6) Which bring us to the Obama administration's "Iraq Plan:" If they have already committed to the 16 months withdrawal program, so be it; but the new White House should keep in mind that hurdling out of that country without establishing real Iraqi defenses against the menacing wolves on the eastern and western borders and the Jihadi corridor from the south, will kill the forthcoming chances of a real change in the region. The debate about why and when should we have helped Iraq against its bullies is now in the hands of historians, but as President Obama announced in his inaugural address, the destinies of that country should be secured in the hands of the "Iraqi people," not the Mullahs in Tehran or Assad of Syria. These elections are probably the last before American military begins to redeploy inside and from Iraq. The challenge for the U.S. administration is to empower Iraqis to enjoy such exercises in democracy many times more, instead of falling into obscure times again.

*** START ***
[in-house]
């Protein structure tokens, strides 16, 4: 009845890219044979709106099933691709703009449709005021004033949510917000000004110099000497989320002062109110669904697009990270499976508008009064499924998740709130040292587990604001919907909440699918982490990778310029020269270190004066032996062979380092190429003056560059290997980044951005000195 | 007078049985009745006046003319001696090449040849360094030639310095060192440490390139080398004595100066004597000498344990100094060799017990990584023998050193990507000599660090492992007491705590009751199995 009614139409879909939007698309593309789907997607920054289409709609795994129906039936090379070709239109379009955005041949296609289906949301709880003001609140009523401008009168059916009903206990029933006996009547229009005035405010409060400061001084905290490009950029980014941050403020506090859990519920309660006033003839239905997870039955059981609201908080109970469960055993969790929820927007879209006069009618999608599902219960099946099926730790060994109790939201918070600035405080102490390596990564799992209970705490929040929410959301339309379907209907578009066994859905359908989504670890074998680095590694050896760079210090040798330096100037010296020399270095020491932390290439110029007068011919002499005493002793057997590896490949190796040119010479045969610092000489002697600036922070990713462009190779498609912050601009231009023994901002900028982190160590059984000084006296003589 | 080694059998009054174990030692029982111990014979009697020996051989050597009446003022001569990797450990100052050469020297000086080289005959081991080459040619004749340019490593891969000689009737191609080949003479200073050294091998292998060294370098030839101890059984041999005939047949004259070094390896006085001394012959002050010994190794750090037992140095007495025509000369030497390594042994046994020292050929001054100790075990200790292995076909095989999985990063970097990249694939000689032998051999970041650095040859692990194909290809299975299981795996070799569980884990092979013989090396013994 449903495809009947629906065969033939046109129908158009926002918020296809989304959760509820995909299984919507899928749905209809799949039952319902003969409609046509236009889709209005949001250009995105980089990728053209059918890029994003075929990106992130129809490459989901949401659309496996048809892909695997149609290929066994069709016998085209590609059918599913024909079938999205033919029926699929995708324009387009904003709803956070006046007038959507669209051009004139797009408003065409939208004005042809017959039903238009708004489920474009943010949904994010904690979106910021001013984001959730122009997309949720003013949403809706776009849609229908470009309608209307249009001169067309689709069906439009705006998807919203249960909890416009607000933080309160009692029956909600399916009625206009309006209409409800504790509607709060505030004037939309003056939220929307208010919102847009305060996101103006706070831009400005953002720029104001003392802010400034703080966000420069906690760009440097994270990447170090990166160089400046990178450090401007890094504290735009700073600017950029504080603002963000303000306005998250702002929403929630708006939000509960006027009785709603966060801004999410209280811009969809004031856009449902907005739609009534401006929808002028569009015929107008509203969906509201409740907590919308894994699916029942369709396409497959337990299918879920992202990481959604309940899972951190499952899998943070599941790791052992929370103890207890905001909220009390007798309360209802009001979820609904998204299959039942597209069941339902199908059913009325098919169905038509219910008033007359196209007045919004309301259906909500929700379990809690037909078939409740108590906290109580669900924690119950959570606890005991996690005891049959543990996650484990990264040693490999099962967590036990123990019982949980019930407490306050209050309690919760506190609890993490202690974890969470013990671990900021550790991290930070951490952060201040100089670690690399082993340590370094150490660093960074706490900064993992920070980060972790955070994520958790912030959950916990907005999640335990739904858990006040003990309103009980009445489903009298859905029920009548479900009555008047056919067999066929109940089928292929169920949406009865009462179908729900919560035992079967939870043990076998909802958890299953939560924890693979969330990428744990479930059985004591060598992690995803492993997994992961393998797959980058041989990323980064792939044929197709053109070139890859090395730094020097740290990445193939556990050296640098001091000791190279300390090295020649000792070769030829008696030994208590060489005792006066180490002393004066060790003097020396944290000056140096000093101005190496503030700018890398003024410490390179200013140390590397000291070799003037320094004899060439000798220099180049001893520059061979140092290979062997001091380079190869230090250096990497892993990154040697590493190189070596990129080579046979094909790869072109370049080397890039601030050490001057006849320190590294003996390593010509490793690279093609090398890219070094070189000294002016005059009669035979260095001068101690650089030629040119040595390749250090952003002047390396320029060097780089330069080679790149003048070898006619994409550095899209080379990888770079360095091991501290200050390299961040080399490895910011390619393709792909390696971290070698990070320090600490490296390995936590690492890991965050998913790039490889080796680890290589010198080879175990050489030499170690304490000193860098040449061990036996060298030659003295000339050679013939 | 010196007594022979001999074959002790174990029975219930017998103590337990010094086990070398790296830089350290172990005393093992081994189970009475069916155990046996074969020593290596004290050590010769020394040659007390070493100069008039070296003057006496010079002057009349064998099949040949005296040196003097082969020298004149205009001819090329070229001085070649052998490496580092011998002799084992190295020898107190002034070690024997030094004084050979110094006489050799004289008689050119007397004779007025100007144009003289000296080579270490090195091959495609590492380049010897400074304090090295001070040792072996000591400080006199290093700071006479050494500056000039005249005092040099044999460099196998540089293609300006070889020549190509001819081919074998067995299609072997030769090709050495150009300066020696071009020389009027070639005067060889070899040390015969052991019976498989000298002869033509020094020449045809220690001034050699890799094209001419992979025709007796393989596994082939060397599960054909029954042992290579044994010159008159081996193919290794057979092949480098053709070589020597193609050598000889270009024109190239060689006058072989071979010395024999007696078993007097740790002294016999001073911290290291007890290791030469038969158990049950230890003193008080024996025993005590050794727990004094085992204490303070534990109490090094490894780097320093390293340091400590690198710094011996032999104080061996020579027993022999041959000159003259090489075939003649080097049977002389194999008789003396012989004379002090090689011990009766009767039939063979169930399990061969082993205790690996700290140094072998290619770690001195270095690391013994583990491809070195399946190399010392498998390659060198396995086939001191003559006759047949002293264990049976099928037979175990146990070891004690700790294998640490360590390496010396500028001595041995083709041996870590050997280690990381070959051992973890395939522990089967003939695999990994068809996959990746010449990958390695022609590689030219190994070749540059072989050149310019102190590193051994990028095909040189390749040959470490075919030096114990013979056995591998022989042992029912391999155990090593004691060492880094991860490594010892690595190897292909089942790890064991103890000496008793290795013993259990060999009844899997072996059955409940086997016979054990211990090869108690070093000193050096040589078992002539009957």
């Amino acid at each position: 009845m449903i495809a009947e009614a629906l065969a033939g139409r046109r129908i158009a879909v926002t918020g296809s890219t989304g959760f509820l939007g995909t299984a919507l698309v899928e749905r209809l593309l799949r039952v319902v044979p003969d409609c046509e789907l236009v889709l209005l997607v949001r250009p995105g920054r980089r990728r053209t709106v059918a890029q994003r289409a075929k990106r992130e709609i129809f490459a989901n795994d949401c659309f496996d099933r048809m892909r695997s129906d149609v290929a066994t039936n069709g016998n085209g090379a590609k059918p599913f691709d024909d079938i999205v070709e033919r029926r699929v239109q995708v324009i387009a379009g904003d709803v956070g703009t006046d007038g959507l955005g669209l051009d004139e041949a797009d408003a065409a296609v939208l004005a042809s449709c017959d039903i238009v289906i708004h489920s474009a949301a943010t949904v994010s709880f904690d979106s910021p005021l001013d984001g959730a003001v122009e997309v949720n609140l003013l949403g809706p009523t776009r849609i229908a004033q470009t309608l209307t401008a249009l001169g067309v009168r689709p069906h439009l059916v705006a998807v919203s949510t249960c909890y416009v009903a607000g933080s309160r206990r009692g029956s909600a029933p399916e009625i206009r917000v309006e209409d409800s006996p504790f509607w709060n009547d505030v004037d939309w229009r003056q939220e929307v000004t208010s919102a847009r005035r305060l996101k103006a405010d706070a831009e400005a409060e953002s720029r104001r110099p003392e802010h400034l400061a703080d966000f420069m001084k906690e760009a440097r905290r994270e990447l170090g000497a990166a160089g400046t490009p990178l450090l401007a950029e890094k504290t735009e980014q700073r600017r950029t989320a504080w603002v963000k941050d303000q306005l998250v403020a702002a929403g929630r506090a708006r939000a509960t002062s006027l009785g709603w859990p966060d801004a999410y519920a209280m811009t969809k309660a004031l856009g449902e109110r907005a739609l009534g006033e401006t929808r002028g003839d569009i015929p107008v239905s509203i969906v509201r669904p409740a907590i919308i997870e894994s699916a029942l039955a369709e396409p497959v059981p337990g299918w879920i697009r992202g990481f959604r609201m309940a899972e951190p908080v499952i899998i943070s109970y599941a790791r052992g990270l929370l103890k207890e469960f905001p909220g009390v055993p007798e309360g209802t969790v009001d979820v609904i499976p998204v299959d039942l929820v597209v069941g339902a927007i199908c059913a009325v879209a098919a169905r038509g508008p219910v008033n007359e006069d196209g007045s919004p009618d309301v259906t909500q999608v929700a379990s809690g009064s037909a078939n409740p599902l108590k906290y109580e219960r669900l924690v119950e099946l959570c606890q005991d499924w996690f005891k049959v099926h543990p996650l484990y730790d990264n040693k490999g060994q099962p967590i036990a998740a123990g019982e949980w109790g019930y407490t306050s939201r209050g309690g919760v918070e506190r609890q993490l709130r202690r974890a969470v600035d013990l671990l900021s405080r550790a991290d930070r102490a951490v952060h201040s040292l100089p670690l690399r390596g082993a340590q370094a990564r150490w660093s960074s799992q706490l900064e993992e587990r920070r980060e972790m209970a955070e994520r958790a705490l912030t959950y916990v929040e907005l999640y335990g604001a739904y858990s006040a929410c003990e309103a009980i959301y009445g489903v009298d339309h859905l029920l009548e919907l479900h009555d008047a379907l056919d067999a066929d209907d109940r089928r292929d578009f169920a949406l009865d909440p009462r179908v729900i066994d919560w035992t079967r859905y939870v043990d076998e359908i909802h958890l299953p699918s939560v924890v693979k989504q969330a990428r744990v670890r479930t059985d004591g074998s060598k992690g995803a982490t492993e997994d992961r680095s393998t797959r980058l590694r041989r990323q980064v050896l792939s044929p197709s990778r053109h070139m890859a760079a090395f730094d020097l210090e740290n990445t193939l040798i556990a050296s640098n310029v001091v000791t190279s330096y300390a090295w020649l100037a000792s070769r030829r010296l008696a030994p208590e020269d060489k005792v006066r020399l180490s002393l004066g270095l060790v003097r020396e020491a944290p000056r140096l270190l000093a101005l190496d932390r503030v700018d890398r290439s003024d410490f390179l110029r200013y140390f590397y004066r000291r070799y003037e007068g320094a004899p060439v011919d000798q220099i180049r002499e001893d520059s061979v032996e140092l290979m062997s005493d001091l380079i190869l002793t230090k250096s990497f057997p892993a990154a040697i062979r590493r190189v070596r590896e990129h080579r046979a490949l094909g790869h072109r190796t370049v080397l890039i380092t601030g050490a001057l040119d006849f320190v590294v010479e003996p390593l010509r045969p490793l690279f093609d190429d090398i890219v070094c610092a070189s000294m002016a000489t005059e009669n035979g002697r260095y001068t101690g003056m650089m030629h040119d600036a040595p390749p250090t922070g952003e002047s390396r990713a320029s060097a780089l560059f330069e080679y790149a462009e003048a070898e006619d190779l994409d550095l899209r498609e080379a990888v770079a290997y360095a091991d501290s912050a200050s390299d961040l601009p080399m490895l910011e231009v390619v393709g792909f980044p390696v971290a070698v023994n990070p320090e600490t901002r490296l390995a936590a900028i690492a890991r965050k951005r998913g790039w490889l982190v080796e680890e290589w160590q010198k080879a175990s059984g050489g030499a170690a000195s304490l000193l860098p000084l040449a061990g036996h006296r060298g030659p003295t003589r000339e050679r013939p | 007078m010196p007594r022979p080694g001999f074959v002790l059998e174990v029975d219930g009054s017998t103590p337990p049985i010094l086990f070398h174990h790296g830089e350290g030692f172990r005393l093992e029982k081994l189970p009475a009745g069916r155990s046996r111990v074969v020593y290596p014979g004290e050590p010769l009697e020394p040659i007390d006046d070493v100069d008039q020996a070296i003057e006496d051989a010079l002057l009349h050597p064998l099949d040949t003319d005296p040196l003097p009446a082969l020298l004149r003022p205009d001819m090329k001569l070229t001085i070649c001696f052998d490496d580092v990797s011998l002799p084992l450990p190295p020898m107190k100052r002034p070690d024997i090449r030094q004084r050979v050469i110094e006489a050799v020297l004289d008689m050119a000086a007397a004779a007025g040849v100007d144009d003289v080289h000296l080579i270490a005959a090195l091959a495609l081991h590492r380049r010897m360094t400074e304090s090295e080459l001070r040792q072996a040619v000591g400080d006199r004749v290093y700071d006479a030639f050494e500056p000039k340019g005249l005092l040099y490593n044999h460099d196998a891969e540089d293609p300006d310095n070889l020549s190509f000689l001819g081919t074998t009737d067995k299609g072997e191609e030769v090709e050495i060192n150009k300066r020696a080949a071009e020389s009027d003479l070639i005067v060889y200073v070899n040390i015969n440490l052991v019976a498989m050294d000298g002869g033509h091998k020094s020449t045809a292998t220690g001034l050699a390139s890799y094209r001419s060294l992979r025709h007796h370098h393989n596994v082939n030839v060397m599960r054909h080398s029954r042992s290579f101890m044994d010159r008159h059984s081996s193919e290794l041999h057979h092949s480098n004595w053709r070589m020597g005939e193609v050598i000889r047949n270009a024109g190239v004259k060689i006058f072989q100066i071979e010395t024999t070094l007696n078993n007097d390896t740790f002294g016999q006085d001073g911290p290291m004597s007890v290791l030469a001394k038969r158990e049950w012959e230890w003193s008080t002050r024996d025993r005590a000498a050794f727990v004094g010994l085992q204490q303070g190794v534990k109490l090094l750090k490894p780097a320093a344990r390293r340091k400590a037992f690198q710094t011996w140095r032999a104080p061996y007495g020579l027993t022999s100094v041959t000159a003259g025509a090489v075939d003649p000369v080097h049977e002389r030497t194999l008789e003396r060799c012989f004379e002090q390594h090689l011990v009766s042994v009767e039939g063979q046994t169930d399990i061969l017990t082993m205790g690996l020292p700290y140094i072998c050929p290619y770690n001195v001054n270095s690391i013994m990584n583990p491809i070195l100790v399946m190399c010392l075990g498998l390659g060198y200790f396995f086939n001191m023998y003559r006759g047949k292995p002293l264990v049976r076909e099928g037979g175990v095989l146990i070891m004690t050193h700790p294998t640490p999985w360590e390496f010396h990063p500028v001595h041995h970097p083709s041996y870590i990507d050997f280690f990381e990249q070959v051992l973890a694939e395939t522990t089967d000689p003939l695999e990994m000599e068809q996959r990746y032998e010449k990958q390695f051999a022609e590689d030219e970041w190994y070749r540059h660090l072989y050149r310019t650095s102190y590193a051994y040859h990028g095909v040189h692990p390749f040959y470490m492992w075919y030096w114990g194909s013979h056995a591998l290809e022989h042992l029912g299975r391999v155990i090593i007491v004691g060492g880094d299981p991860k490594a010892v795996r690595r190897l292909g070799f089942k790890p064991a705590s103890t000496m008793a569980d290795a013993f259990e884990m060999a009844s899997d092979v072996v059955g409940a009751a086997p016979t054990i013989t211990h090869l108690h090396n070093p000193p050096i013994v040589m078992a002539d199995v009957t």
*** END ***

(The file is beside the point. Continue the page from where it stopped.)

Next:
Dr. Walid Phares is a Senior Fellow at the Foundation for the Defense of Democracies and the author of "The War of Ideas: Jihadism against Democracies."
Walid Phares, Ph.D., joined Fox News in January 2007 and serves as Middle East and terrorism expert. He is author of "Future Jihad: Terrorist Strategies Against the West" (Palgrave Macmillan Trade 2006).